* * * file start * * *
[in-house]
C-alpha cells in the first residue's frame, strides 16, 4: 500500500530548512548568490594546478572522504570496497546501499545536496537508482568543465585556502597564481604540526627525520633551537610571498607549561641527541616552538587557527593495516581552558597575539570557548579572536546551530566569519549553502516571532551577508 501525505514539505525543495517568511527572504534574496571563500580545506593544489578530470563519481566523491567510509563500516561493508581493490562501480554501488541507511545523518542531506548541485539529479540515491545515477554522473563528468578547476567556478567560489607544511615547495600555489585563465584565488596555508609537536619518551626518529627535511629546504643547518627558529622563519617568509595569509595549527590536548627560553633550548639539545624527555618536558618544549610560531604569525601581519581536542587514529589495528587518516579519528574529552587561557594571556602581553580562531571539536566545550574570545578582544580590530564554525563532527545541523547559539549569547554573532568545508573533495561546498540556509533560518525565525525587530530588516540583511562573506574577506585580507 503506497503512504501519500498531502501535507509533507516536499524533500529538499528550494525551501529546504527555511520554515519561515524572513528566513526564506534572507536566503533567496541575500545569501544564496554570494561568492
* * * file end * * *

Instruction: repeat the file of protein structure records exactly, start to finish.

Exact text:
[in-house]
C-alpha cells in the first residue's frame, strides 16, 4: 500500500530548512548568490594546478572522504570496497546501499545536496537508482568543465585556502597564481604540526627525520633551537610571498607549561641527541616552538587557527593495516581552558597575539570557548579572536546551530566569519549553502516571532551577508 501525505514539505525543495517568511527572504534574496571563500580545506593544489578530470563519481566523491567510509563500516561493508581493490562501480554501488541507511545523518542531506548541485539529479540515491545515477554522473563528468578547476567556478567560489607544511615547495600555489585563465584565488596555508609537536619518551626518529627535511629546504643547518627558529622563519617568509595569509595549527590536548627560553633550548639539545624527555618536558618544549610560531604569525601581519581536542587514529589495528587518516579519528574529552587561557594571556602581553580562531571539536566545550574570545578582544580590530564554525563532527545541523547559539549569547554573532568545508573533495561546498540556509533560518525565525525587530530588516540583511562573506574577506585580507 503506497503512504501519500498531502501535507509533507516536499524533500529538499528550494525551501529546504527555511520554515519561515524572513528566513526564506534572507536566503533567496541575500545569501544564496554570494561568492